-From June 6 – 8 2007 the 33rd G8 summit took place in Heiligendamm. The gathering attracted over 100.000 anti-G8 protesters with a desire for radical change in world affairs and who wanted to express their discontent. Their presence lead to various degrees of confrontation between some of the protesters and riot police/obstacles preventing interruption of the summit.

Frequently Asked Question on Frequently Asked Questions: are these real FAQs?

The question concerning the realness of the FAQ(s) in the FAQs-list, often joined with doubt expressed on the frequency a FAQ-question is asked, is a common meta-FAQ. It seems people add this FAQ to their FAQs to be either helpful or funny.
In the introduction of a lot of FAQs websites is stated (not put in the form of a question) that the FAQs are fake (so-called fake FAQs). Also it occurs some of the FAQs in the FAQs have an explanatory text along with it explaining “well actually nobody really asked me this question but (some reason)”.
Another way of expressing the FAQs are made up is to call them NSFAQs (Not So Frequently Asked Questions) or IAQs/IFAQs (Infrequently Asked Questions).

The meta-FAQ on the realness of the FAQs is not yet included in the big FAQs on FAQs guide.
I hereby recommend – as a supplement to the FAQs on FAQs guide – to add this particular meta-FAQ to your FAQs, in order to prevent being asked if your FAQs are real or not, unless it’s obvious you have created a fake FAQ. And think of an original answer to this meta-FAQ (or copy-paste an question/answer from someone else, provided it is not copyrighted).
A non-limitative selection of references to the meta-FAQ in question I discovered online can be found below.
(BTW: I did not verify the content of the websites linked to.)

Are these real questions, or did you just make them up?

These are all valid questions that have been sent to me repeatedly, in one form or another, over the years. This question came from a particular letter asking why the JEOW did not have FAQs: “I can’t find the FAQS on your website. I have read lots of other FAQS and I have a question. Are the FAQS in FAQS real questions, or did somebody just make them up? P.S. I like your website anyway.”

Did people really ask you these questions or did you just make them up?

Okay, okay, frequently is a bit misleading on some of
these questions. I have been asked most of these questions at least once and I figured I’d take preventative measures to answer questions others might think of asking. Plus, I just liked the idea of having a FAQ on my site. If you ask me a question that is not answered on this page and I think others might have the same question, I will probably add it.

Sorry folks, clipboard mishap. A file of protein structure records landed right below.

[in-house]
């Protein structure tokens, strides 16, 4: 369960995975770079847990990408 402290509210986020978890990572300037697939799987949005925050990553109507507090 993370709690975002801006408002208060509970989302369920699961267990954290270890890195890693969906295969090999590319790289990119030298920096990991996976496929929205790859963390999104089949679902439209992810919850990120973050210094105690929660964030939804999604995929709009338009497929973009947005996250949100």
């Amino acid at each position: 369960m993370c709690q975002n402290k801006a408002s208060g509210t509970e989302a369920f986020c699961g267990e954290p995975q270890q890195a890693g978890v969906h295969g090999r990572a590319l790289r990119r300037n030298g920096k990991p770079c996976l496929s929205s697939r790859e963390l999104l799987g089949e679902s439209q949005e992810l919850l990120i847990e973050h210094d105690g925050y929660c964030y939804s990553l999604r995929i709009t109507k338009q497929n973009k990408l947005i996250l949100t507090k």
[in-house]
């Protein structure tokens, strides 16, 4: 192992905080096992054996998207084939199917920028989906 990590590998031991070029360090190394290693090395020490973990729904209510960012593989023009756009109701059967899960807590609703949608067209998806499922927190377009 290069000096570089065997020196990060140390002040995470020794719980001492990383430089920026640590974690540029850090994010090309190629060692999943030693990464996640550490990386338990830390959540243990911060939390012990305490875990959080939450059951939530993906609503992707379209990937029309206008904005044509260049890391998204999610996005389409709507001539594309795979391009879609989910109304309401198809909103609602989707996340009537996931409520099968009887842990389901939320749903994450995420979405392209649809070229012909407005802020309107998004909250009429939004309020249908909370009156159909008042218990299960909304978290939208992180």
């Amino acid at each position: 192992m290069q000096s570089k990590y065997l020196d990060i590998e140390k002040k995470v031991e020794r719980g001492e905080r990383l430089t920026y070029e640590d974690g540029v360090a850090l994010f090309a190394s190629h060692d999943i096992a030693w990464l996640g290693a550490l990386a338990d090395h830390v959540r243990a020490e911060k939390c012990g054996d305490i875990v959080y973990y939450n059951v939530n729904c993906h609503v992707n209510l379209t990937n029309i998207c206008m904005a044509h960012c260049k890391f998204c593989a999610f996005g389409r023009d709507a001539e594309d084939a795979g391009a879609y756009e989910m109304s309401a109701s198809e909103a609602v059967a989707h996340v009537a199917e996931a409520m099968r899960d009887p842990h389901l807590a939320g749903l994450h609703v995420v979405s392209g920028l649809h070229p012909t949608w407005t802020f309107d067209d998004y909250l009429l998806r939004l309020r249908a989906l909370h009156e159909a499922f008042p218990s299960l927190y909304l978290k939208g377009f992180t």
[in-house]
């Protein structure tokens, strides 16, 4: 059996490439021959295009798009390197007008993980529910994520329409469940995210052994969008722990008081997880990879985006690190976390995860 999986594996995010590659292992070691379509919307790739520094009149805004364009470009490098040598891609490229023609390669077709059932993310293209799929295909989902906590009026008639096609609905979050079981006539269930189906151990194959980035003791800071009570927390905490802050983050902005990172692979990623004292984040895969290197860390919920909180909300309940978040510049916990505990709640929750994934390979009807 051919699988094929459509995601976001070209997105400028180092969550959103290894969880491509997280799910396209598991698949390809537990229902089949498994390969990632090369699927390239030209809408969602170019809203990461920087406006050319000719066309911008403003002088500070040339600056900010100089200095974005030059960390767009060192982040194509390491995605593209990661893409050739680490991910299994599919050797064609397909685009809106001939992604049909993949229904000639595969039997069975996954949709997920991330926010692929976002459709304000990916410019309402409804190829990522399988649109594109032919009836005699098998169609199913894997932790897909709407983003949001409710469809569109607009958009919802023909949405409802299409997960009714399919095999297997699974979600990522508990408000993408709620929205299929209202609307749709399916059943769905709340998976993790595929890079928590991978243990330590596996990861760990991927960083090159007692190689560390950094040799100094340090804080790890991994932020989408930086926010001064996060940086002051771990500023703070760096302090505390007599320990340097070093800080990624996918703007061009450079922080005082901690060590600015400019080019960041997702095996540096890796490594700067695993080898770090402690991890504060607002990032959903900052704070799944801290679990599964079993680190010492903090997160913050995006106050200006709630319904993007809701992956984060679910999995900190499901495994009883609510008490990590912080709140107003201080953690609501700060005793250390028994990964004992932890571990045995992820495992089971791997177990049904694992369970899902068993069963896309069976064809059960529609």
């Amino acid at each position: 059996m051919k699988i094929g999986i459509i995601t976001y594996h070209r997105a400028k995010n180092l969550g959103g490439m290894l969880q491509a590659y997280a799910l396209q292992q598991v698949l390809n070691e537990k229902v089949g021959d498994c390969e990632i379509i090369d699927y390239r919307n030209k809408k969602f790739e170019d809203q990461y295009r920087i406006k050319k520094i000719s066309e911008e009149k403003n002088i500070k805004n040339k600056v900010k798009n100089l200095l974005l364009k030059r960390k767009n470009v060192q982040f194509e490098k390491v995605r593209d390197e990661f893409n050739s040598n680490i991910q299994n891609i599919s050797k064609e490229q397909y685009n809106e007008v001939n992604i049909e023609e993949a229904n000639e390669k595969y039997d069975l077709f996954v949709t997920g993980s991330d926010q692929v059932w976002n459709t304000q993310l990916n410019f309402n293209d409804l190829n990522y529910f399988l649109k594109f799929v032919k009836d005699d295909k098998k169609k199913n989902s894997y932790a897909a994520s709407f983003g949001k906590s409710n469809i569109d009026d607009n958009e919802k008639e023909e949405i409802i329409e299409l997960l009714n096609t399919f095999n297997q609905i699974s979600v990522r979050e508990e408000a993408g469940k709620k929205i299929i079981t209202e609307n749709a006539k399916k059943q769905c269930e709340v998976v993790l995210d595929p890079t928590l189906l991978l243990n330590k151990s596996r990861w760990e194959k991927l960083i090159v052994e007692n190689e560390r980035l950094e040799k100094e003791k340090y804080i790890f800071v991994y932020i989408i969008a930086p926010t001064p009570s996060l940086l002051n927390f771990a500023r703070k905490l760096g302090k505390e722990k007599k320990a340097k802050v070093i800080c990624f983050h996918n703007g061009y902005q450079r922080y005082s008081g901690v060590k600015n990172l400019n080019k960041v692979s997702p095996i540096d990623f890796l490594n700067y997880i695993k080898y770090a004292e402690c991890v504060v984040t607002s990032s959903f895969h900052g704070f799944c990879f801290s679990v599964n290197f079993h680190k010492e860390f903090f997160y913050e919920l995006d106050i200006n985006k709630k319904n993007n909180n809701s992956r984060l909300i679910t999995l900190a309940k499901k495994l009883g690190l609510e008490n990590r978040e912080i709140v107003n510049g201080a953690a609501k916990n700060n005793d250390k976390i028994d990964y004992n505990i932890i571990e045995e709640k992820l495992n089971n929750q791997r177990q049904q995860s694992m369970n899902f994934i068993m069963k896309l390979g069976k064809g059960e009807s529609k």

Are all these questions really asked that frequently?

Errr, no. We needed some questions, so we just had a guess to figure out which questions we thought would be asked frequently. Did we guess correctly? Are there other questions that you’d ask, given an appropriate opportunity? If so, please email us to let us know. Because these questions haven’t actually been asked, we were going to call this section “Frequently Unasked Questions”, but we decided against it.

Are these questions really asked frequently?

All the time.

Did anyone really ask these ‘frequently asked questions’, or did you just make them up yourself?


Did anyone really ask these questions or did you make them up yourself?


Did anybody really ask these questions, or did you just make them up?

We made them up.

Have people really asked all of these questions?

Well, no. It’s really a “Questions that I thought others might ponder” list. Maybe it is “Questions for which I already have answers” list. Hopefully it doesn’t come off sounding like a “Only the Questions our Marketing department wants you to ask” list that shows up on so many corporate sites.

Are these questions really asked frequently?

No. As far as I know, no one has ever asked any of the questions answered here.

Are these questions really asked frequently?

Not always. Sometimes we put things in the FAQ that we just think will be useful or informative, even if no one has asked us yet. We believe that if we didn’t do this, they would become frequently asked.

How “frequently” are these questions REALLY asked?

Not very. Okay, never. I’m being proactive.

Are these questions really asked frequently?

No! But these question have come up at least once and by putting the answers here, hopefully it’s useful to others too. If you have a question send it to The Webmaster and your question will get posted here along with our response.